Just as coordination between individuals has benefits, business coordination can help adjust to uncertain competitive environments, cope with imperfect information, minimize transaction costs, deal with fixed costs and economies of scale, or market oscillations that inhibit planning. Prohibition of such cooperation by an antitrust infrastructure has costs. Both competition and cooperation are legitimate features of a market economy, and both can benefit consumers.
Pricing for zero-marginal-cost output is tricky (remember the woes of Netflix last year?), and there are no correct answers.
If DoJ were actually in the game to promote competition it would release statements on the legitimacy of contracts and experimentation, on the vulnerability of business deals, when competitors approached it to complain. It wouldn’t have initiated the investigation, let alone the suit.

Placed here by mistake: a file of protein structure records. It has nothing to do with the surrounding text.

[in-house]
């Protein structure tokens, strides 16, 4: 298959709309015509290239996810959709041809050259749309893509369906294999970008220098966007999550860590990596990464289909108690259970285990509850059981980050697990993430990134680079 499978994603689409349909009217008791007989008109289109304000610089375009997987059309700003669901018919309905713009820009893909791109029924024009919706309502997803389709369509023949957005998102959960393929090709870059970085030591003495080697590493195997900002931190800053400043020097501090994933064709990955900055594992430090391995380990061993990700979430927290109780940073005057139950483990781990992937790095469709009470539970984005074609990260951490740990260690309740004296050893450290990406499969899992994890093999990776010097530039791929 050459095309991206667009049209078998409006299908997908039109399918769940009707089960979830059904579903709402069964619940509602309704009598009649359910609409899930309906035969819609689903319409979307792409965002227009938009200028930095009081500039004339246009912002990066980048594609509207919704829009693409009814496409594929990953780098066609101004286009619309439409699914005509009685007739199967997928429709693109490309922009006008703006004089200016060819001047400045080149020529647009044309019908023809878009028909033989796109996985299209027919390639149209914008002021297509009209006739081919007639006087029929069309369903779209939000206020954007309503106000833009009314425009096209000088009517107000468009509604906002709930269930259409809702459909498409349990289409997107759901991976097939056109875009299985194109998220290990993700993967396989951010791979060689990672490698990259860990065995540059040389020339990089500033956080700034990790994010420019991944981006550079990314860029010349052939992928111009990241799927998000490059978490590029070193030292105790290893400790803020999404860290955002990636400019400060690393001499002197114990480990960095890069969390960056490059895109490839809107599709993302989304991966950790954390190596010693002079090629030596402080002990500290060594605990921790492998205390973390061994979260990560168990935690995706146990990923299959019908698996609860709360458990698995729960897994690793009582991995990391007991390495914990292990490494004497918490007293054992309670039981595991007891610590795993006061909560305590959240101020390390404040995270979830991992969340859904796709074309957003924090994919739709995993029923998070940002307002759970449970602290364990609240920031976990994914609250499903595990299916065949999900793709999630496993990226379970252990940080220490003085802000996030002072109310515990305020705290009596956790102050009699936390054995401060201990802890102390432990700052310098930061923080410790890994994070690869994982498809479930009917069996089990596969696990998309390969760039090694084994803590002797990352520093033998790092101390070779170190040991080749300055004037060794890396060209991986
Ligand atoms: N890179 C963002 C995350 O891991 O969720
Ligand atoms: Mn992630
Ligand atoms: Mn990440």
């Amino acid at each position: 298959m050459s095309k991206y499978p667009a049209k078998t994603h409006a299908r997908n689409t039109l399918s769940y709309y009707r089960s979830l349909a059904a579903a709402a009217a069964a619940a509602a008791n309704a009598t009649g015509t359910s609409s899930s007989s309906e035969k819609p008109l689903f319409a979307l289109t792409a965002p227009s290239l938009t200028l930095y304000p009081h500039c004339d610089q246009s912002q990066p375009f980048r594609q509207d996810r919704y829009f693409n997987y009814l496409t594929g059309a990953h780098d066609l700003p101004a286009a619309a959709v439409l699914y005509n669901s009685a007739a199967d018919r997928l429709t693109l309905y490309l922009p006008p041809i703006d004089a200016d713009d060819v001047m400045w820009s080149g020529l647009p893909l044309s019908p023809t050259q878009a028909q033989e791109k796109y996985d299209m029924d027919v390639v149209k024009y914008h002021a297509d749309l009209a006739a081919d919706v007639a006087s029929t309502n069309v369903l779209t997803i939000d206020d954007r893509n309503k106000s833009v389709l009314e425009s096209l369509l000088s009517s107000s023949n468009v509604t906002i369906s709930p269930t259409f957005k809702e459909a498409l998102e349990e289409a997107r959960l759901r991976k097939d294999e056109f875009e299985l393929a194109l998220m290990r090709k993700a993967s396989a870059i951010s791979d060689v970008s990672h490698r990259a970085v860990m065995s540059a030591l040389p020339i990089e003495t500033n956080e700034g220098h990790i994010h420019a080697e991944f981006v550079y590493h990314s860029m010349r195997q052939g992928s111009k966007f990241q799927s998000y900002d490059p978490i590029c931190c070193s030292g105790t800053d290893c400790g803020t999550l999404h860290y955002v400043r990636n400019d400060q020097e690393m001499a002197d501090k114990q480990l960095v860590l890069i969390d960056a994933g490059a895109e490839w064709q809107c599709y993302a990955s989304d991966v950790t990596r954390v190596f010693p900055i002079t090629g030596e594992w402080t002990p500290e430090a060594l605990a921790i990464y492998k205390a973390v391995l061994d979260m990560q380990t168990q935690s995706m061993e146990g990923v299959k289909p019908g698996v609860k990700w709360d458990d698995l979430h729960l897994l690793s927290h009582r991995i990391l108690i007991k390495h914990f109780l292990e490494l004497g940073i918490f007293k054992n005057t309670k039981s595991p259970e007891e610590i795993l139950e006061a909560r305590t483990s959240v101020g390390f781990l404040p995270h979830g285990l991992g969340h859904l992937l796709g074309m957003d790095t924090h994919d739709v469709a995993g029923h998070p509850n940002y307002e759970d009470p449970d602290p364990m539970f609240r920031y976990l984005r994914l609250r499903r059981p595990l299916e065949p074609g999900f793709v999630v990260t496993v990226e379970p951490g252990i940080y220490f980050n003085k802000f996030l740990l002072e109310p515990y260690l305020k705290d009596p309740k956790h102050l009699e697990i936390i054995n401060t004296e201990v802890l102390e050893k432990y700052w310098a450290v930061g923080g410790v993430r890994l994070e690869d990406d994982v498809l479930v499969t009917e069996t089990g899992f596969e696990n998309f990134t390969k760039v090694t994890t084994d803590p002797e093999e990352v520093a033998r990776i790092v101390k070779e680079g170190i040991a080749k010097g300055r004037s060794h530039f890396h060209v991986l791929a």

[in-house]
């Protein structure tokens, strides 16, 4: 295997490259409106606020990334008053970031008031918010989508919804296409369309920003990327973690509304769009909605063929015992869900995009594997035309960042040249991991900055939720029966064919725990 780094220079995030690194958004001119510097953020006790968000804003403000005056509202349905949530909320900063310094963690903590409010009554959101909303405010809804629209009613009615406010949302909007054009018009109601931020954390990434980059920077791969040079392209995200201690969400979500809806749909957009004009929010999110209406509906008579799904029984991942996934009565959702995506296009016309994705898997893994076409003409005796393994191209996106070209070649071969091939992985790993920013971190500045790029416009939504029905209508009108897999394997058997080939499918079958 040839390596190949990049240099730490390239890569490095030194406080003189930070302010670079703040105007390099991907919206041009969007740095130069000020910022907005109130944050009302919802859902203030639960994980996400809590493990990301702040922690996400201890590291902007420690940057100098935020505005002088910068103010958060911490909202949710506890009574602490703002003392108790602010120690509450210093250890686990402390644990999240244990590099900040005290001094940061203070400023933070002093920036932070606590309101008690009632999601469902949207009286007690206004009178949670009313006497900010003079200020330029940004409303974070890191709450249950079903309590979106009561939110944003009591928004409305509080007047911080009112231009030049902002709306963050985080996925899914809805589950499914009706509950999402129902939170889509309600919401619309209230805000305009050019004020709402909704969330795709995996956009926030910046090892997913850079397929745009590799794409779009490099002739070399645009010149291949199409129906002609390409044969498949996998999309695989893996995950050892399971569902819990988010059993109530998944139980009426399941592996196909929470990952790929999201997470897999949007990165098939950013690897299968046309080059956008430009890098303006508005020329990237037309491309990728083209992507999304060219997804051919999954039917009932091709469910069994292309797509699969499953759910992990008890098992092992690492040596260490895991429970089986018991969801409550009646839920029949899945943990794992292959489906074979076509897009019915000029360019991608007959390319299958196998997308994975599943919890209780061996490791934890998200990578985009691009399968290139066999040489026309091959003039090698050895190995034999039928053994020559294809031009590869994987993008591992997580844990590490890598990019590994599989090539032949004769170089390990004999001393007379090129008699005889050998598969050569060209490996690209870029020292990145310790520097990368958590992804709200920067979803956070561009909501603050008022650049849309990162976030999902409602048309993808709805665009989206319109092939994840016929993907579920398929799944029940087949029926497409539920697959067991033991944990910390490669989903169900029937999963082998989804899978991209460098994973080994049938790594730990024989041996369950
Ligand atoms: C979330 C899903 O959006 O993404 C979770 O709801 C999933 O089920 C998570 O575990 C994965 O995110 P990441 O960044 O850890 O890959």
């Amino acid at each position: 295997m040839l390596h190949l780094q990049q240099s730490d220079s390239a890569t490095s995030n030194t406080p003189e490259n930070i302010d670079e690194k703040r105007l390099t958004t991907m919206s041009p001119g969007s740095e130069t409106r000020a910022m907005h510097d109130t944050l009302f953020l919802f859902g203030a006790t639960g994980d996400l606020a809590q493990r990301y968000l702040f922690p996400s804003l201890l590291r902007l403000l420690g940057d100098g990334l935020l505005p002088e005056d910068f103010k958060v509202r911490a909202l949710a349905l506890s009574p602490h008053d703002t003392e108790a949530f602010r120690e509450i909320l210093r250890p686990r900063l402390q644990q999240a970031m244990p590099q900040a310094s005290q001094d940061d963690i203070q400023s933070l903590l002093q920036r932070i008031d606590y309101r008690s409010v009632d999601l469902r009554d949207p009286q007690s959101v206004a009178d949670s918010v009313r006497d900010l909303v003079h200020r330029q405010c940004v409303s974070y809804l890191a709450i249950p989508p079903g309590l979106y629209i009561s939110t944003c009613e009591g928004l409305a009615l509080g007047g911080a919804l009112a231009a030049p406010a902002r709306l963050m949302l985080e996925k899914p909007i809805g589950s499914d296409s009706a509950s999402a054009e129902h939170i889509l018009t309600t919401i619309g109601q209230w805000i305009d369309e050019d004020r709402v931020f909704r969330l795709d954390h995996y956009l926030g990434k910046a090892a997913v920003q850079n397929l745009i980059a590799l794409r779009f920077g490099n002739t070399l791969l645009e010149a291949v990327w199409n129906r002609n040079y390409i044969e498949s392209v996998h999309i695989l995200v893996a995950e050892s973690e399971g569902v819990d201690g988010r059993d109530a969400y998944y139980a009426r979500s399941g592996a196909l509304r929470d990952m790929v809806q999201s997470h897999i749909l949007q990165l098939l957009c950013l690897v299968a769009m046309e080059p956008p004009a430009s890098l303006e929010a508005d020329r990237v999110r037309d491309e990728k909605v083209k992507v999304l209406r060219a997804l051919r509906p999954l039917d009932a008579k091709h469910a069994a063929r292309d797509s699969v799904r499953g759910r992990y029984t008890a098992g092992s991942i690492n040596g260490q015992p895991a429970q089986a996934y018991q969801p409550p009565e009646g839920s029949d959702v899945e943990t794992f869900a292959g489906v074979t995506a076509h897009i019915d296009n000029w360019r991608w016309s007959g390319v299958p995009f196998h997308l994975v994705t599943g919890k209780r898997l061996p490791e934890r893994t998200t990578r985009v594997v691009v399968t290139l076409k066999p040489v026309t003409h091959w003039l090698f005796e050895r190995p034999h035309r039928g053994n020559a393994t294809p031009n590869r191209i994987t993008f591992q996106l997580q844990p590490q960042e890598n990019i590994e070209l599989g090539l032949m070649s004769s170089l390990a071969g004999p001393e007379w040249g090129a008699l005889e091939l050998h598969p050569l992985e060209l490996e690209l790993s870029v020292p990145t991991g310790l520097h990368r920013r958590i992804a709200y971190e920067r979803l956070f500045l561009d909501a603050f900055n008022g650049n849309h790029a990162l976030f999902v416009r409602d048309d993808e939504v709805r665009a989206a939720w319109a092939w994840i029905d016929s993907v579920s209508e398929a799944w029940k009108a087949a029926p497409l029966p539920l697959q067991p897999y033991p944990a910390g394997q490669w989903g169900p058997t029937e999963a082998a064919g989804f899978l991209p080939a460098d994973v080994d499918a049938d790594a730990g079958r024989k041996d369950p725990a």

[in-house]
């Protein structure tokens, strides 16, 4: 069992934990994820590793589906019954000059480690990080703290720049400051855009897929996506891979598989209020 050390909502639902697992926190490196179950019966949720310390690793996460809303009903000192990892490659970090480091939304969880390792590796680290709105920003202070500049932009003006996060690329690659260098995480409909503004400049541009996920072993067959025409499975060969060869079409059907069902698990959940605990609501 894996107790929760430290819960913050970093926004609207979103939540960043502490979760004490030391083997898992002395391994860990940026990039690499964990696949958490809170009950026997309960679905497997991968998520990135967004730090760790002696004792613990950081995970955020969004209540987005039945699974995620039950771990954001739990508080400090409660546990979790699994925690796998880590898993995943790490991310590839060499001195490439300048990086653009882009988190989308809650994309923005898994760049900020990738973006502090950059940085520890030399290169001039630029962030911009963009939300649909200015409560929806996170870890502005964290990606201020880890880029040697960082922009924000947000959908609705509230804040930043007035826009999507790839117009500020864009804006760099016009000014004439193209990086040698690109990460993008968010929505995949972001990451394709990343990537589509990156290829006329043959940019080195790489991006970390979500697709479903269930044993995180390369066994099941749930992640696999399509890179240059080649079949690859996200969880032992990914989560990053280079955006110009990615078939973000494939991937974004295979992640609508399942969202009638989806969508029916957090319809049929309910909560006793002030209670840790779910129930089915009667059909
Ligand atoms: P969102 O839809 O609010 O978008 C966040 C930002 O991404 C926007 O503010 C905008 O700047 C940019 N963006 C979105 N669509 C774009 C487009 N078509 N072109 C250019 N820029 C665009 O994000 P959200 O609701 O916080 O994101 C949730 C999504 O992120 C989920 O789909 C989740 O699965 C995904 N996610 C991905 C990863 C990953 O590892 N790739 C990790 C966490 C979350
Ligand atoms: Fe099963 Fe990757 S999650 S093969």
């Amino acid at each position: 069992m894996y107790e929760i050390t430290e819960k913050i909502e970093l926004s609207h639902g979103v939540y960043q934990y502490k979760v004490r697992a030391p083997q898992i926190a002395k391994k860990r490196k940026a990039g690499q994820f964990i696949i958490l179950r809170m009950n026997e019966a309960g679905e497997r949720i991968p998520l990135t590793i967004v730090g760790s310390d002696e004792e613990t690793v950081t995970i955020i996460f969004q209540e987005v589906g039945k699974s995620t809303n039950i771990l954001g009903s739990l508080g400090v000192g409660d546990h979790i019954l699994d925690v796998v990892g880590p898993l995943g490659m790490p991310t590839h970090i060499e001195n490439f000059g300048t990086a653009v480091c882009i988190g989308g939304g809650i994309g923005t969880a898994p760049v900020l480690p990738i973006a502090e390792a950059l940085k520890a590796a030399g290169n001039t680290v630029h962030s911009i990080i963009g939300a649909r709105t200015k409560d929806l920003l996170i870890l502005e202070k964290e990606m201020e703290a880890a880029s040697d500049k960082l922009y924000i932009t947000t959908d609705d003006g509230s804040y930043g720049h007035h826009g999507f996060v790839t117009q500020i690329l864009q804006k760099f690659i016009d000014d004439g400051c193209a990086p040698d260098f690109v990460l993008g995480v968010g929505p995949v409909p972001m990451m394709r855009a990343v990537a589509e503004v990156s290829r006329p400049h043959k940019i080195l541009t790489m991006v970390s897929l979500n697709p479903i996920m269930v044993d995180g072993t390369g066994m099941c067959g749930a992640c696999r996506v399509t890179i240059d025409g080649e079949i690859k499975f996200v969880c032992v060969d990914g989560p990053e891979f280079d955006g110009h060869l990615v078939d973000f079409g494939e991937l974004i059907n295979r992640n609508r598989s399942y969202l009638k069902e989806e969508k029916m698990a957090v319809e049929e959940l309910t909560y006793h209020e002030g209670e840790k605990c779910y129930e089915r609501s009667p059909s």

Had I a sliver of the illegitimate power these suits are wielding, I would decree that that none working on this case shall be allowed to work at any blue chip law firm after all is said and done.
That’s what antitrust bureaucrats often do, you know; parlay interference with free enterprise from a government perch into the same thing outside, but for more money.
The destructive impact of antitrust in our digital era should be the issue, not Apple and book publishers’ transitory and uncertain effort to cope with the unknown.
A low price is not necessarily the best price for an eBook, yet the top officials cannot (will not) tell you why. There are legitimate reasons for contracts to prevent others from selling at a lower rate. If the reasons are bad, it gets reacted to.
We’re a long way from physically moveable type, and there is no danger of lessening the amount of intellectual content created by price experimentation. Everything’s amazing and nobody’s happy.